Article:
Second, consumer heterogeneity and income inequality are the norm in many emerging markets: because of the ethnic, cultural, demographic, and economic differences across or even within countries, there is a greater need for companies to customize products and distribution strategies for local markets.
Third, unstable supply-chain infrastructures hinder consumer-goods producers from providing seamless service throughout a country; second- and third-tier markets are often just too hard to reach.
And finally, companies often face a shortage of skilled sales talent, both internally and among their distribution partners. They typically find that they need to invest more time and resources in field capability-building programs than initially expected.
Varying roads to excellence
Following a decade of work with leading fast-moving consumer-goods companies around the world, we have codified a set of customer- and channel-management best practices that allow CPG companies to address the challenges cited above and capture a disproportionate share of growth in emerging markets.
Specifically, the best-performing companies ask themselves four fundamental questions, the answers to which collectively make up a menu of approaches for achieving customer- and channel-management excellence: What are our growth priorities? What is our distinctive value proposition? How will we deliver on our value proposition? How will we enable change? Companies can apply various tools and technologies to address these four key considerations (Exhibit 2). As the following examples show, the chosen levers and approaches will be different for every company, and even for different business units within a company, depending on strategic intent and local context.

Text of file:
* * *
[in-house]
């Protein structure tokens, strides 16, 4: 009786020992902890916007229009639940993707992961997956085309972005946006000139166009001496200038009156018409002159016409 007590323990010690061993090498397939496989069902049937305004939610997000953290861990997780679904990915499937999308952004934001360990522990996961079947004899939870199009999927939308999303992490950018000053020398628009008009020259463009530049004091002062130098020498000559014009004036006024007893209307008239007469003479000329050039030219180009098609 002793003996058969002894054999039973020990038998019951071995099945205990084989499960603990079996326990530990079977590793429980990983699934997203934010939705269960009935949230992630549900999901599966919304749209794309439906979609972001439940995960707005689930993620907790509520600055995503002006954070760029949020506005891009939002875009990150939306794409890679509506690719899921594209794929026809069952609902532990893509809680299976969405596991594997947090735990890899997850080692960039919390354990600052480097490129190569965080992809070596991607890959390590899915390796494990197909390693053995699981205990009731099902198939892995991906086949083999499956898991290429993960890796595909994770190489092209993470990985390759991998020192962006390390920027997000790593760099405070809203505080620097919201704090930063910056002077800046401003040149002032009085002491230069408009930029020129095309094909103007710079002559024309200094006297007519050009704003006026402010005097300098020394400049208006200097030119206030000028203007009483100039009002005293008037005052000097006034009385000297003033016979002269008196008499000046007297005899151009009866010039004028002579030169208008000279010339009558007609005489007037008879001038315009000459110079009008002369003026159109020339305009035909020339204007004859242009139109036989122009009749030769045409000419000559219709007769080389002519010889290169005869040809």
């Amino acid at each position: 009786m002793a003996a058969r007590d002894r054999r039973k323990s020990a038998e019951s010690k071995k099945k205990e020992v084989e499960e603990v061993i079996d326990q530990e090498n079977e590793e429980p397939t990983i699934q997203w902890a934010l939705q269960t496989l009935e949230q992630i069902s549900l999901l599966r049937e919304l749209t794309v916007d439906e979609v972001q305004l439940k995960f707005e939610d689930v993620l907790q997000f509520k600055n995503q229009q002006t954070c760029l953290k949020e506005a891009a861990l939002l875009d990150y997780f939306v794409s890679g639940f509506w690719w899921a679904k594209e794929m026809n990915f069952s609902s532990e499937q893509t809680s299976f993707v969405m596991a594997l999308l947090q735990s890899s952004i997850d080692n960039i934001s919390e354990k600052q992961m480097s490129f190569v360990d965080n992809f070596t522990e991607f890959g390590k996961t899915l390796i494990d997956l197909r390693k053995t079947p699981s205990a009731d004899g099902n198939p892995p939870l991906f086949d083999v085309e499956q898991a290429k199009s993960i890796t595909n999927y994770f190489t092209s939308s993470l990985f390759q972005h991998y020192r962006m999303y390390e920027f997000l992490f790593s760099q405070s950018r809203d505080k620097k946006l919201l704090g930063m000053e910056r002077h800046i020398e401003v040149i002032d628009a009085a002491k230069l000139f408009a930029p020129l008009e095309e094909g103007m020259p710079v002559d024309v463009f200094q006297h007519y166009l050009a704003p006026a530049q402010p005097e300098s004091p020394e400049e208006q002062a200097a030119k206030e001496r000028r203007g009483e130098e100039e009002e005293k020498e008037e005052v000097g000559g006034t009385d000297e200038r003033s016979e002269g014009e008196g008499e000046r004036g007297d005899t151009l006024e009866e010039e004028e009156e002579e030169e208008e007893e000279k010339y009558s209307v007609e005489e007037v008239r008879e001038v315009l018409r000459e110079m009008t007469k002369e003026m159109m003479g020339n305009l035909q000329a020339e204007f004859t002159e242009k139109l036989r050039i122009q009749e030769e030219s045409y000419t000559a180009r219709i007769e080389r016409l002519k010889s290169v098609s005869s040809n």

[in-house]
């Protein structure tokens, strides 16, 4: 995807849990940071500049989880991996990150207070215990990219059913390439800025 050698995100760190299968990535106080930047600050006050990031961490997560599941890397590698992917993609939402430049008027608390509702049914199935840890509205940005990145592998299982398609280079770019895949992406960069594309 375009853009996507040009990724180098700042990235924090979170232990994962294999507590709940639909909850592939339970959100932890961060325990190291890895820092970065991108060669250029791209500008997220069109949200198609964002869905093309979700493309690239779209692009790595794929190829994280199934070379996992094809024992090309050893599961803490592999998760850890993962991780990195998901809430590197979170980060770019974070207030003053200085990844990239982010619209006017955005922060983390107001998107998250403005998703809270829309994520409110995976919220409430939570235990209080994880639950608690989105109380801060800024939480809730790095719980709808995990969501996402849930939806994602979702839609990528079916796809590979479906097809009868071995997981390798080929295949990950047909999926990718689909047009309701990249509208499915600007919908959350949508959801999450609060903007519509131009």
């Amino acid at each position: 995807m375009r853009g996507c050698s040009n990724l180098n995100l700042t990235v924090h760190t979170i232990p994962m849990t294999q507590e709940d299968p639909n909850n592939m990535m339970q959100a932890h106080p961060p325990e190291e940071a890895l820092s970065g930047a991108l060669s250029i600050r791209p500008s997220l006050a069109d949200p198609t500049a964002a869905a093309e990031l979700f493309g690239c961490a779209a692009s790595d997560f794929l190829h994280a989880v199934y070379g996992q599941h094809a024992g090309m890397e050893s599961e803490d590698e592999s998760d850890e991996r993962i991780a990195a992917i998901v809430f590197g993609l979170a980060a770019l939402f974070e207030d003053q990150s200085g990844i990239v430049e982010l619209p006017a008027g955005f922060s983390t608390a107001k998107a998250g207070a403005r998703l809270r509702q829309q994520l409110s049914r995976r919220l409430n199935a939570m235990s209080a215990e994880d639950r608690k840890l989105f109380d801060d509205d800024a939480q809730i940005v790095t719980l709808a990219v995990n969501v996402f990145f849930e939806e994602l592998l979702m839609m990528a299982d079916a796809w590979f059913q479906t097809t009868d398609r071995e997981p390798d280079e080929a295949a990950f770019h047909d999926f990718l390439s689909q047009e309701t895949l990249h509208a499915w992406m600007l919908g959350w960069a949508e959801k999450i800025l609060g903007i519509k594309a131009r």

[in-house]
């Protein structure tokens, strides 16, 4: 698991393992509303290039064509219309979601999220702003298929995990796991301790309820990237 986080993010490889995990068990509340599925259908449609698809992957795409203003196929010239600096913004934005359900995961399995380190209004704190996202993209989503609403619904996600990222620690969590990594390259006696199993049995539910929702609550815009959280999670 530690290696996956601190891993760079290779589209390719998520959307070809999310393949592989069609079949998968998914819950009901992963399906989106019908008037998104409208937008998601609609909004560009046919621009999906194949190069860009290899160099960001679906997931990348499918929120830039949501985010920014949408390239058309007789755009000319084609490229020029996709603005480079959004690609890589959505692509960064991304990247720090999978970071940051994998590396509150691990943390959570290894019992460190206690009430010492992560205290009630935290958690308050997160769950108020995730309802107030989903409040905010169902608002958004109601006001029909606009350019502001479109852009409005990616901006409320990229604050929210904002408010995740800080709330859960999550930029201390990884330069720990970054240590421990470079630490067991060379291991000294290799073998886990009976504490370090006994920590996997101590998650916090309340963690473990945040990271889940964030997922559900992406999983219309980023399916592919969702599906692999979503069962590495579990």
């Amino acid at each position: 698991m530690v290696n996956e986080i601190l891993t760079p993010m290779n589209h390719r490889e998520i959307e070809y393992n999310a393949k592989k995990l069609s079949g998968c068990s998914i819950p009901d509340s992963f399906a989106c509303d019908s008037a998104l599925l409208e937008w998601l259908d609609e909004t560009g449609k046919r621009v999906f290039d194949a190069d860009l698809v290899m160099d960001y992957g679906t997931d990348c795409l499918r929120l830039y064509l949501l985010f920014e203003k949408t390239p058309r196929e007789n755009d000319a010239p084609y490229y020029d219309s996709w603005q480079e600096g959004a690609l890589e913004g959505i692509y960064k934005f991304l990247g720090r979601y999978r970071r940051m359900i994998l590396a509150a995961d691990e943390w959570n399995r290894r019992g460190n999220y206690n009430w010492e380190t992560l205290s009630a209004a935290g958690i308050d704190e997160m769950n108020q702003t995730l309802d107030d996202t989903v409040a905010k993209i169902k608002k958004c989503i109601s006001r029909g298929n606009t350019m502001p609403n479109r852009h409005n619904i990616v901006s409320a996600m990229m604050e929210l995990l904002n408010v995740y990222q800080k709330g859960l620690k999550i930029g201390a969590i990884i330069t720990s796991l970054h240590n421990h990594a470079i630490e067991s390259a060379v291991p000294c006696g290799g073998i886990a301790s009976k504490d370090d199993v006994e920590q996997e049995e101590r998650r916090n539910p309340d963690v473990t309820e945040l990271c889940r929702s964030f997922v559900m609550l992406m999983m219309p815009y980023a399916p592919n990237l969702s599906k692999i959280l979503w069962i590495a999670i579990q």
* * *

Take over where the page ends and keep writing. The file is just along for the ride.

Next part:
What are our growth priorities?
CPG companies can use a range of tools to collect the information required to gain a comprehensive view of the potential POS opportunities and areas for operational improvement.
One fast-moving consumer-goods company used prioritization mapping to uncover growth opportunities at the regional, neighborhood, and outlet levels in Latin America. In a pilot study, the company started with a data-driven hypothesis of how various cities in emerging markets would grow over a 20-year period. Sales and marketing leaders worked with internal data analysts to look at age profiles, gender and household behaviors, socioeconomic levels, and other demographics to better understand where and how consumption of its products could change over the next two decades. They also analyzed the consumption of various product categories and saw that, for every category, an increase in purchasing power didn’t necessarily translate into increased consumption. For some products, consumers did not “trade up” to premium lines as their income increased.